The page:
The Portalas trail
« I love the contrast between the cedars which by their size and beauty, releasea sense of calm and peace, and the herbaceous vegetation in open areas of the summit’s plateau so dry and windy. The view from Portalas allows you to see the south side of the Petit Luberon and its valley bottoms of holm oaks. Lastly, the nearby rocky areas are home to several species of raptors. Let's just say lots of excitement! ». Laurent Michel, botanist at the RNP of Luberon.
The Cedar forest
In 1862, cedar seeds from the Algerian Atlas are sown by some convicted foresters, to try to reforest the summit of the Petit Luberon. This first generation of cedars are now 150 years old and have an imposing figure and are great-grandparents.Their descendants surround them and form the forest we know today.
Young people will inform you
Between July 1 and August 31, you will meet on this trail one of the 36 assistants trained for the prevention and monitoring of forest fires (APSIF). These young people are recruited and trained by the Luberon Regional Nature Park to raise awareness about the risks of fires but also to inform on the regulations and access to the forest. It is essential to ensure the good behaviour of the users and to reduce the risk of fires.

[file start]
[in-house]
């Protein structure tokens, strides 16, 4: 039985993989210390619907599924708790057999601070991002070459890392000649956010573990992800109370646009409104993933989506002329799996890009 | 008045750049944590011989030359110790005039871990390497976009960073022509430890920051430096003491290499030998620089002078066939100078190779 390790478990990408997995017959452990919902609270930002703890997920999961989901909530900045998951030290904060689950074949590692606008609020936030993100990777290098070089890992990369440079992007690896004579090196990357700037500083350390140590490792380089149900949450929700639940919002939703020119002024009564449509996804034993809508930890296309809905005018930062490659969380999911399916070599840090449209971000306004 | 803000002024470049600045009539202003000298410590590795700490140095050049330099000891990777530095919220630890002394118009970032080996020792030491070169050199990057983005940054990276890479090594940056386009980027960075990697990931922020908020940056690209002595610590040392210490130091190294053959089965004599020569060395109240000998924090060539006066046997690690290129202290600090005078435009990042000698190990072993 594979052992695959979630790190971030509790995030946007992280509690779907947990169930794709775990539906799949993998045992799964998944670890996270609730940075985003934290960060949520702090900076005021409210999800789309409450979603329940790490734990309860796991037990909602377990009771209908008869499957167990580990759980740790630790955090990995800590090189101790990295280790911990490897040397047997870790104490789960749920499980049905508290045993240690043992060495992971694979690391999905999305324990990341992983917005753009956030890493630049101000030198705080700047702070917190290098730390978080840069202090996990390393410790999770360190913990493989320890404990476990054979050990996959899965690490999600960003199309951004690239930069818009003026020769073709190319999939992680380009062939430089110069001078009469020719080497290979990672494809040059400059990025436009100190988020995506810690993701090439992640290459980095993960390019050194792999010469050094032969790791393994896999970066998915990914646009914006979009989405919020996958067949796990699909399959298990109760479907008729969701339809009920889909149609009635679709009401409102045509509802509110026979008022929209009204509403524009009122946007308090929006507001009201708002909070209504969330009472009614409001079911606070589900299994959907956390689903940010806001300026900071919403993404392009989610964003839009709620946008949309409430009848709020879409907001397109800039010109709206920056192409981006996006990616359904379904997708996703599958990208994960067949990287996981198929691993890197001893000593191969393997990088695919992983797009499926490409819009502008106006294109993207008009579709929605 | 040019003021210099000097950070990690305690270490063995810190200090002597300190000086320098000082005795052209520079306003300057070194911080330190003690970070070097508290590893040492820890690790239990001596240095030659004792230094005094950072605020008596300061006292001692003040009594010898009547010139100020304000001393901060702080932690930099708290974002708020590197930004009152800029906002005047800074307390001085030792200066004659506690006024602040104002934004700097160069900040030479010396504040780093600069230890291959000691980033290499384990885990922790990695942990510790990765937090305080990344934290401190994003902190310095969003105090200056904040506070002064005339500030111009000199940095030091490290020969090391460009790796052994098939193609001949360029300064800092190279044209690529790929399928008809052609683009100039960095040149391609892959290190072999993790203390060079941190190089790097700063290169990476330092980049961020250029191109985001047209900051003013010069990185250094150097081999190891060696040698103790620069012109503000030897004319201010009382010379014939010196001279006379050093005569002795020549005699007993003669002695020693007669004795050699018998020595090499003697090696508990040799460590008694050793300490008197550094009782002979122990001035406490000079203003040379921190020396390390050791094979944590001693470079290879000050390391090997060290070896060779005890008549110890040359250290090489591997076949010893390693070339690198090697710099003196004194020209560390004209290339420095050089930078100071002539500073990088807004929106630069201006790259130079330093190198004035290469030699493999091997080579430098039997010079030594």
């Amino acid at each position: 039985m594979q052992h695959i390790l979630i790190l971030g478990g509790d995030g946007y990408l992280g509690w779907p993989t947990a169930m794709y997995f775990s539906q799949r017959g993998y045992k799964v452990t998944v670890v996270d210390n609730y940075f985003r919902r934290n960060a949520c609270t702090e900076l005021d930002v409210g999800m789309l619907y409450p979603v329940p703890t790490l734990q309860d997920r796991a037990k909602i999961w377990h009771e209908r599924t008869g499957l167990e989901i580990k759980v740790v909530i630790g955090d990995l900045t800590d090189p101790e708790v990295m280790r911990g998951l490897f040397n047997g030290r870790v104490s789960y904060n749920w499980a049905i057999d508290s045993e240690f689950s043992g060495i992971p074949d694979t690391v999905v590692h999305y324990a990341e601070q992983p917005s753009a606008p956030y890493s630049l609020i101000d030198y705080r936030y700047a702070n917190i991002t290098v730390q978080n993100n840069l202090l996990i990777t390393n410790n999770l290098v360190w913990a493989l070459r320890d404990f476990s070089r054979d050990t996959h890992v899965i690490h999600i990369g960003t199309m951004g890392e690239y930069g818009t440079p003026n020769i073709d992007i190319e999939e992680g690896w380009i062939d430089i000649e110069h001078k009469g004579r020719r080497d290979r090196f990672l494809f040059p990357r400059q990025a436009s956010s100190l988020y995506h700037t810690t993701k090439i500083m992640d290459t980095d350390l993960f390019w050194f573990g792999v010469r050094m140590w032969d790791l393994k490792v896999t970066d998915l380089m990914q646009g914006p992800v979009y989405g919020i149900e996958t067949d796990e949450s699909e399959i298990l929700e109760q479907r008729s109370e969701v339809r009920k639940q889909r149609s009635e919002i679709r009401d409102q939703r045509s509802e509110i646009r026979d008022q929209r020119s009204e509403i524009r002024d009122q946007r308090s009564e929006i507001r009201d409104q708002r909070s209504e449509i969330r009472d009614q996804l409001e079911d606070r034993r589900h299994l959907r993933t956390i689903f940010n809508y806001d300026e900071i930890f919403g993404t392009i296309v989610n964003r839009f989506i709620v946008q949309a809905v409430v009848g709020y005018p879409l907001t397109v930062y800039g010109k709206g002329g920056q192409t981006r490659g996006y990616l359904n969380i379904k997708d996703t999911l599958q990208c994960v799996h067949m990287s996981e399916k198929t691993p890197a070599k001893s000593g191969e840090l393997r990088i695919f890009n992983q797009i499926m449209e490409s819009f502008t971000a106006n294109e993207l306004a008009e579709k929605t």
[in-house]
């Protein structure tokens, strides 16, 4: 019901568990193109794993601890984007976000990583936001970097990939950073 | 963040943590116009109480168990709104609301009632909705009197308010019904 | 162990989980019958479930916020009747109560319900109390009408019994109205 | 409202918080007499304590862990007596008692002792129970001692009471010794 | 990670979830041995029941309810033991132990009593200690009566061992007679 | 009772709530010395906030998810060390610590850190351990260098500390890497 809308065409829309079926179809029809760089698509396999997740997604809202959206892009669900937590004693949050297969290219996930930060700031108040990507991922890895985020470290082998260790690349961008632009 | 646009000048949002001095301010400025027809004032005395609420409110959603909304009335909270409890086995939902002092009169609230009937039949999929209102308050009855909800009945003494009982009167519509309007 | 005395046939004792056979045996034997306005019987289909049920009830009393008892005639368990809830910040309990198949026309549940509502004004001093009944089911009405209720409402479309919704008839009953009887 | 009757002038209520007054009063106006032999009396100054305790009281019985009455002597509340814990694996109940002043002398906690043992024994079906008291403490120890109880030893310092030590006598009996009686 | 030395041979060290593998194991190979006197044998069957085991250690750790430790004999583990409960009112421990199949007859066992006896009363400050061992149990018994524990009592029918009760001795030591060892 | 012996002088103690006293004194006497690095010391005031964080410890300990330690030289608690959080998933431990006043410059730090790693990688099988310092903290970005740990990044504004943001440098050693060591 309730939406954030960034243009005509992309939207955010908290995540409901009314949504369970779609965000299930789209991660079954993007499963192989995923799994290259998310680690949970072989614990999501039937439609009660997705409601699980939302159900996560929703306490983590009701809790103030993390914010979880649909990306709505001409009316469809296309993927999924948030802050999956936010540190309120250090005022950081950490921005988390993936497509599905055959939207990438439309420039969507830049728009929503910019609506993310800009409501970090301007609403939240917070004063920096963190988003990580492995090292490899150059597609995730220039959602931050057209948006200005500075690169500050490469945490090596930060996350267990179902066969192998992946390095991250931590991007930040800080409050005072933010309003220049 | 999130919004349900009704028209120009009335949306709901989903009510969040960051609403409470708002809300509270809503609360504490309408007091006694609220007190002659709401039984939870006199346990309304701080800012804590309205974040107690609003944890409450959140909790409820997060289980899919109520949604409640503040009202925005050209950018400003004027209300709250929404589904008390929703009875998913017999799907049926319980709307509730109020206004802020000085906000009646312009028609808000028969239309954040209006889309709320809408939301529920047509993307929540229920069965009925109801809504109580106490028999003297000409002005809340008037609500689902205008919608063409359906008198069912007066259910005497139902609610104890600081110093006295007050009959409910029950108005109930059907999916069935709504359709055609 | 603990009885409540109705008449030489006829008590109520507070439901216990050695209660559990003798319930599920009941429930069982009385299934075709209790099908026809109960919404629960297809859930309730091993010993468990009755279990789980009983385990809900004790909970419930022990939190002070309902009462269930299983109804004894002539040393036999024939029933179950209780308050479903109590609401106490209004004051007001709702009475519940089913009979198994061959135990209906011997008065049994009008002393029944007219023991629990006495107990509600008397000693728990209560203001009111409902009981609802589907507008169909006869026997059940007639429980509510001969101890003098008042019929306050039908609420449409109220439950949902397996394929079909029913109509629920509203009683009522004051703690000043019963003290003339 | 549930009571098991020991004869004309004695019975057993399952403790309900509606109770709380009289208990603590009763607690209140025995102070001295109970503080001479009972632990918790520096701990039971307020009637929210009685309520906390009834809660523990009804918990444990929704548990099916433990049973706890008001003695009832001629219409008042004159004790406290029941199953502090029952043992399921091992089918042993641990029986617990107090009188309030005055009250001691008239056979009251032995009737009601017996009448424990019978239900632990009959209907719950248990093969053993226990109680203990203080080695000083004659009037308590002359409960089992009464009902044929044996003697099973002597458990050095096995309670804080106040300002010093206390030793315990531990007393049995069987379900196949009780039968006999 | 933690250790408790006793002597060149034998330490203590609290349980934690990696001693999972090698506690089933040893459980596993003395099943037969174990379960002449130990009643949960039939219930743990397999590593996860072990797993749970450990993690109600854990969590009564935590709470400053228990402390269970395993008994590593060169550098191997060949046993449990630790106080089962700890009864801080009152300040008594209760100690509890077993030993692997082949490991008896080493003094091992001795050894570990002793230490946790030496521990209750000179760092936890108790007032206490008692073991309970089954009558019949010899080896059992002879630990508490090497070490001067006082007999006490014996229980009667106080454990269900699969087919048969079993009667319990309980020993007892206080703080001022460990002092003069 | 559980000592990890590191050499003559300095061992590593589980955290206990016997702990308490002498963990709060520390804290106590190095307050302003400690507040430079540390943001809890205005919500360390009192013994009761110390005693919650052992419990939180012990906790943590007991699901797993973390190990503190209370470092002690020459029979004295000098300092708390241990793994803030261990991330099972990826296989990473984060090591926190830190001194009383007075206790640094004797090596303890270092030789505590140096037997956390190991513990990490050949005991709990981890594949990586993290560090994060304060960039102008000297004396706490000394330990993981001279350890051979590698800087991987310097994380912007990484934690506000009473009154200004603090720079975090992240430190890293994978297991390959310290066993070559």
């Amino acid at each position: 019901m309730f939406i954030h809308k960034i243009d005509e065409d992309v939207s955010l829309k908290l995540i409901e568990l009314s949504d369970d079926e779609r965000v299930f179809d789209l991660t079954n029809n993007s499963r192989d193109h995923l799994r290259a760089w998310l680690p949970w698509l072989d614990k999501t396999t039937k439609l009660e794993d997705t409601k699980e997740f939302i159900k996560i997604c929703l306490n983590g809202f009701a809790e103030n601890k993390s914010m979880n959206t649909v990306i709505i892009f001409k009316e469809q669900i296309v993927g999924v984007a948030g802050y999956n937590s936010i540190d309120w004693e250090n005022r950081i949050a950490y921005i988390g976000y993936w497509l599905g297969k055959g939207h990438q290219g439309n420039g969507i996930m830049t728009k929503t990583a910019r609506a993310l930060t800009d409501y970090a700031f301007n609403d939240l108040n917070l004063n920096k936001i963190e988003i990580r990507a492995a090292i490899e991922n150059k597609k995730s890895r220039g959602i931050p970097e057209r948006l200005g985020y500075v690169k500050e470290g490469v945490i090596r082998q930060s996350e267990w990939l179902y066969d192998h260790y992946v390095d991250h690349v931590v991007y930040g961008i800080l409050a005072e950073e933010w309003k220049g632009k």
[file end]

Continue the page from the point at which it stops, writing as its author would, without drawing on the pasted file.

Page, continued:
1952, the big fire
On July 18, 1952, the Luberon mountain range experienced the biggest and most catastrophic fire in its history. It destroyed 2030ha of forest, particularly affecting the towns of Lacoste, Bonnieux and Ménerbes and sparing only the heart of the cedar forest. The fire lasted seven days because of the Mistral (wind). Some old cedars bear the scars of this devastating fire, and others, seeming spared on the outside are charred inside.
Guardians of the rich natural heritage
The action of the sheep herd in the winter and spring, combined with bush clearing, contains the expansion of shrubs and ensures the preservation of this exceptional heritage that represents the lawns of the Luberon ridges. Pastoralism is also essential to the defence of forests against fire.
Boxwood: Yesterday's fertiliser
Recognizable by its foliage, evergreen and glossy, it is rich in nitrogen. Used until the beginning of the last century as animal litter, it was then common in the fields as nitrogen fertilizer. Inedible for the flock, the abandonment of this practice and the decline of pastoralism favoured the invasion of open areas by boxwood. It has an exceptional durability because it can live 5 to 6 centuries and reach several metres high.
Fraxinella or "Burning bush"
In May, you can discover here the beautiful fraxinella (Dictamnus albus), with leaves ressembling those of the Ash (Fraxinus = Ash in Latin). The entire plant is covered with glands smelling like cinnamon and lemon. It is said that these glands release a volatile oil naturally flammable in hot and muggy weather, hence the other nickname of the plant: "burning bush". Warning, : picking is prohibited because the plant is rare and protected in our region!